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Your Home Doesn’t Have to Be Perfect

Your Home Doesn’t Have to Be Perfect

The following is an exclusive excerpt from Holley Gerth’s newest devotional, Do You Know You’re Already Amazing?

“My home has to be perfect.”—Ginny

“My home just needs the presence of Jesus.”—Lydia (read Acts 16:13–15, 40)

As Ginny wipes her best serving platter, she catches a hazy glimpse of herself in the surface. She tucks a stray hair behind her ear and is surprised by the look of weariness in her eyes. A high-pitched voice calls out “Mom!” and small hands wrap around her legs. She looks down to see ten sticky fingers clinging to her white capri pants. She’ll have to change her clothes, and a group of women from her daughter’s school will be here in an hour. “Lord,” she sighs, “maybe more than just my pants needs to change. I’m so tired of trying to make my home seem like it’s perfect all the time.”

Like Ginny, Lydia’s week has been full of expectations and obligations. As a prominent businesswoman selling purple in Philippi, she has many demands on her time and energy. Scripture implies she has a family to take care of as well. Perhaps seeking a moment of peace, she finds a grassy spot near the river and listens to the ripples of the water. This wide-open space also attracts religious teachers who preach from the riverbank. She shifts her attention when she hears a man talking about how God sent his Son to die for the sins of the whole world so we could belong to him. A fellow listener tells Lydia the speaker is Paul, a Jewish rabbi who once killed Christians but is now leading people to Christ. Lydia is intrigued. Although she’s “a worshiper of God” she doesn’t yet know the whole story about this Messiah named Jesus (Acts 16:14).

As Paul speaks, Lydia’s heart readily soaks in every word. Soon she and her entire household become believers and are baptized. She’s filled with joy and gratitude. How can she repay Paul and the others traveling with him for what she’s received? When she hears Paul doesn’t have a place to stay, she has her answer. The author of Acts says, “She invited us to her home. ‘If you consider me a believer in the Lord,’ she said, ‘come and stay at my house.’ And she persuaded us” (16:15).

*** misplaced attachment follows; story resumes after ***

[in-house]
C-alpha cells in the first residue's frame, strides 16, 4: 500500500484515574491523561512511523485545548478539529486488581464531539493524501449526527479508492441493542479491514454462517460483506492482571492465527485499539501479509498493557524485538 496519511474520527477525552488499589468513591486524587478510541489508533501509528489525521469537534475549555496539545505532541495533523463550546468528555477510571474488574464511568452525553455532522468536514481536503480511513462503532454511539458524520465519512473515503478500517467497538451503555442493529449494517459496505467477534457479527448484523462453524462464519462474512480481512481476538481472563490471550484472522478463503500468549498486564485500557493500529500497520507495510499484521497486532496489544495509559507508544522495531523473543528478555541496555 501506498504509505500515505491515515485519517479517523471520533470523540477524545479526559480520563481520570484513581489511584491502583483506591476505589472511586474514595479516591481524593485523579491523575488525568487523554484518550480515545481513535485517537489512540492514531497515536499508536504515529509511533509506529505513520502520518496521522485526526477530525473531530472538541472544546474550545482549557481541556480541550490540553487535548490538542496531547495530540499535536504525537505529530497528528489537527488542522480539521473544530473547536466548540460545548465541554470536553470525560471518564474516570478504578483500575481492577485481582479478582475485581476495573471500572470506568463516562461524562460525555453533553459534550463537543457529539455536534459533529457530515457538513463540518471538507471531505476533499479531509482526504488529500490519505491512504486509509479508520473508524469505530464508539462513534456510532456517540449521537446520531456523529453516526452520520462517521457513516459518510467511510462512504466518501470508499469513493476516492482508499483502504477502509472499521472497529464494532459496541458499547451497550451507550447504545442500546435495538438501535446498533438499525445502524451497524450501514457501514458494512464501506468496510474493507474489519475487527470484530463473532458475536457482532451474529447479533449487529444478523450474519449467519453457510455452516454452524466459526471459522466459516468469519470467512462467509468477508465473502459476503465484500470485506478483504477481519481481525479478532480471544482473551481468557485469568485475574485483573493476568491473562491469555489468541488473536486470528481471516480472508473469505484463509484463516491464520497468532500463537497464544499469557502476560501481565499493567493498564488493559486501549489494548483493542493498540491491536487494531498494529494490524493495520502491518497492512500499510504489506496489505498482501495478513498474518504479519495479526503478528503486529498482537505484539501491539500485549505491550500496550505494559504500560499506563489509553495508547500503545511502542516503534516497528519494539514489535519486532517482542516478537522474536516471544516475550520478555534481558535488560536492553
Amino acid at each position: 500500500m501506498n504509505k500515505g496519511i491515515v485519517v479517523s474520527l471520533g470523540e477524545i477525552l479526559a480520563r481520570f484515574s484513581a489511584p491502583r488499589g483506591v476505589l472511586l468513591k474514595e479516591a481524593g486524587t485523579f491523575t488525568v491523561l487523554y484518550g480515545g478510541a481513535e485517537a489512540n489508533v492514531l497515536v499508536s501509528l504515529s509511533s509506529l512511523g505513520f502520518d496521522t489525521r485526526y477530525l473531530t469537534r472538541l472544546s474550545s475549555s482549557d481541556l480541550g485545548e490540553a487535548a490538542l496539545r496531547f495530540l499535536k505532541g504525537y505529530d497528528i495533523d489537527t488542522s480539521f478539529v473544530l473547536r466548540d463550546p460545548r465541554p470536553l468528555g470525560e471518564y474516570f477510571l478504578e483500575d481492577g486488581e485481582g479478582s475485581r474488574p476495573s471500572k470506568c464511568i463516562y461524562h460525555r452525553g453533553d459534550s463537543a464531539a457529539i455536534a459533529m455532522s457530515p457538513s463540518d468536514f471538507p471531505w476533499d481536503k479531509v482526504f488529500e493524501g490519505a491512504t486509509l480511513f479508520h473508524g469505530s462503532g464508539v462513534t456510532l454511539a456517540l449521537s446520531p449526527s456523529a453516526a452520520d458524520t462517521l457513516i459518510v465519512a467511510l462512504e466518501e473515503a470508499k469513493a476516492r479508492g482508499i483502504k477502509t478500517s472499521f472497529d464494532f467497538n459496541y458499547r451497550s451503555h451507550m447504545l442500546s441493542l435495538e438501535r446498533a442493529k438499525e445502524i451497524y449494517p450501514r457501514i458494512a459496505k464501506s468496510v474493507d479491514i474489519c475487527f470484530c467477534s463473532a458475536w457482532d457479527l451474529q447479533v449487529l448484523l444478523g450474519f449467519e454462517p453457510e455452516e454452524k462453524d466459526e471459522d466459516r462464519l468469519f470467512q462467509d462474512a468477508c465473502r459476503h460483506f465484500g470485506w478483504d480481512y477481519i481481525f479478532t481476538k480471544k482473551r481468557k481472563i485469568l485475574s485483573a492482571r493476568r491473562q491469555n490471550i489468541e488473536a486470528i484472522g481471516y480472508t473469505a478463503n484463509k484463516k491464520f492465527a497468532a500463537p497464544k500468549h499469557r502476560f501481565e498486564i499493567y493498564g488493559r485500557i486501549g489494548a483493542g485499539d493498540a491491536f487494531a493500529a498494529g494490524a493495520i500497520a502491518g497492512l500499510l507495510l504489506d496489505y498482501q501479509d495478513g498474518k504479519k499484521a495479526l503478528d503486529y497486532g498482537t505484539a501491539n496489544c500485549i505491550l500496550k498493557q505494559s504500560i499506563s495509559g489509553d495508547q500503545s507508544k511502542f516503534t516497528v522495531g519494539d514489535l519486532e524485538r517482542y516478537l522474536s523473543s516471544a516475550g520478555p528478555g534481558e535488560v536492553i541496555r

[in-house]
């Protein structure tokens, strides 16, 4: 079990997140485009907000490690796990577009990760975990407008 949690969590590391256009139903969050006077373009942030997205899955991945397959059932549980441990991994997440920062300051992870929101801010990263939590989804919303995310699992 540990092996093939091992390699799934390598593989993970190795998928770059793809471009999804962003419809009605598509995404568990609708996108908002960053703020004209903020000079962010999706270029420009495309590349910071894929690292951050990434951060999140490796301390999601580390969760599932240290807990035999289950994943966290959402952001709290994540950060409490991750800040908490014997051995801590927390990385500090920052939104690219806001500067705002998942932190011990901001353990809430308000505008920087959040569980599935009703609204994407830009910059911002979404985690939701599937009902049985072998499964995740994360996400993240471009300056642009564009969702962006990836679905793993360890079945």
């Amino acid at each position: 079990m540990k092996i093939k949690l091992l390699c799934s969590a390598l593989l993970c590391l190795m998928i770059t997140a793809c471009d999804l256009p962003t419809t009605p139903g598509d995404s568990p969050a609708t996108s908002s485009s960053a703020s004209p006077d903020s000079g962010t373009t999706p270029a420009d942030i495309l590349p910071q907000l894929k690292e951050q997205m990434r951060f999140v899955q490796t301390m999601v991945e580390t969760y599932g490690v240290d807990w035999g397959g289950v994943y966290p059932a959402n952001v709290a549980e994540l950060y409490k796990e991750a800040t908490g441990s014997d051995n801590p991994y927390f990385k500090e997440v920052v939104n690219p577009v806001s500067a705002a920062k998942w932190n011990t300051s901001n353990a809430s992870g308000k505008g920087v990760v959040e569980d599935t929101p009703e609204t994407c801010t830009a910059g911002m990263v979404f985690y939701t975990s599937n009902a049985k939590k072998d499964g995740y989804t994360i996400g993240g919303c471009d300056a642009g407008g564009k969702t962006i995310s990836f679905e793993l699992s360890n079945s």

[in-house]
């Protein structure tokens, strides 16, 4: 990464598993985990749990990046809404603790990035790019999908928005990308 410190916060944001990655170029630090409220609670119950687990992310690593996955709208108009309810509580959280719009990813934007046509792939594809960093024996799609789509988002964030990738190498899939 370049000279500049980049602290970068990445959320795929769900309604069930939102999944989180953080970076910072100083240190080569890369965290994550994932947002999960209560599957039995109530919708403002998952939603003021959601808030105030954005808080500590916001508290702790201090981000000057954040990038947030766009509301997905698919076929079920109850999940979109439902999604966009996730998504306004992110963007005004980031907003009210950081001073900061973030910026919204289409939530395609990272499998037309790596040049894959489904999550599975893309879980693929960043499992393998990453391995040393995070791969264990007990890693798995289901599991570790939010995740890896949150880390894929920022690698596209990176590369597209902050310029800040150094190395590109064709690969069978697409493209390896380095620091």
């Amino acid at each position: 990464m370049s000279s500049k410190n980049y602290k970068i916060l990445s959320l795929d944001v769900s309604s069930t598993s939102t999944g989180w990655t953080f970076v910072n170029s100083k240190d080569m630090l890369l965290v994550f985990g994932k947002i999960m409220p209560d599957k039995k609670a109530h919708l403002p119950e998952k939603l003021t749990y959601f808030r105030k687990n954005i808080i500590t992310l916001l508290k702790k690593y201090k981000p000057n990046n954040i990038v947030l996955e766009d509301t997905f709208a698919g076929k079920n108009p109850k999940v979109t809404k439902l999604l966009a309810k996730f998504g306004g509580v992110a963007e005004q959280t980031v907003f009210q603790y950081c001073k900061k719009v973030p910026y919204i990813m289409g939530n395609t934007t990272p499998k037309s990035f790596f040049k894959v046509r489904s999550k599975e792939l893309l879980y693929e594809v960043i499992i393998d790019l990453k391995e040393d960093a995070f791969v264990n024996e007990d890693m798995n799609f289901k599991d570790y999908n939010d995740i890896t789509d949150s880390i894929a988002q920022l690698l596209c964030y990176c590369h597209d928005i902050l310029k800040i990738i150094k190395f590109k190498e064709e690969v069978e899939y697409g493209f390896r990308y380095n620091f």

Lydia could have said something like . . .

“I have a guest room that looks like a page from a magazine. Come and stay at my house.”

“I can whip up meals better than a chef at a fancy restaurant. Come and stay at my house.”

“I have children who are going straight from kindergarten to college because they’re so smart and well-behaved. Come and stay at my house.”

Instead she simply says, “If you consider me a believer in the Lord, come and stay at my house.” In other words, what matters most about where I live is not that it’s perfect but that the presence of Jesus is in it. That’s good news for us. It means we don’t have to decorate beautifully, cook fantastically, and entertain effortlessly before we invite others into our space. (It also means we don’t even need an actual house. A dorm room, apartment, high-rise building, hut, or wherever else God has us will work just fine too.)

As Ginny’s anxiety reaches its peak, she hears the doorbell ring. It’s been a hectic hour, and she hasn’t finished everything she hoped. A dirty dish still sits in one side of the sink. A shriek followed by laughter and what sounds like jumping on the bed comes from upstairs. This is not how she pictured the evening beginning. She considers hiding in the pantry and pretending not to be home. Instead she gathers her courage and opens the front door.

A few hours later, as Ginny ushers out her guests, a new friend pauses to talk to her. “Thanks for letting us come over. I’m going through a hard time, and I’ve been feeling like a failure because my life isn’t perfect. It means a lot to see you’re real and you can relate. Being here helped me feel better.”

As Ginny walks back toward her still-messy kitchen, she has a different perspective. It no longer matters that her refreshments didn’t turn out just right or that stray toys are still scattered across the living room. What matters is that she provided a space for Jesus to love on people—even if her friend doesn’t fully realize that’s what happened yet. The burden of expectations carried far too long slips from Ginny’s shoulders as she realizes what Lydia knew: true hospitality just means opening our homes the same way we open our hearts. Jesus dwells in both, and he’ll take care of what matters most.

If you’re looking for Biblical encouragement and a reminder that God made you {and you’re amazing!}, Holley’s 30 Day Devotional will surely bless you. Learn more in the video below:

 

To purchase Holley Gerth's newest devotional Do You Know You're Already Amazing?, click here. To view our entire Holley Gerth collection, click here. For more from Holley or to subscribe to her blog, click here.

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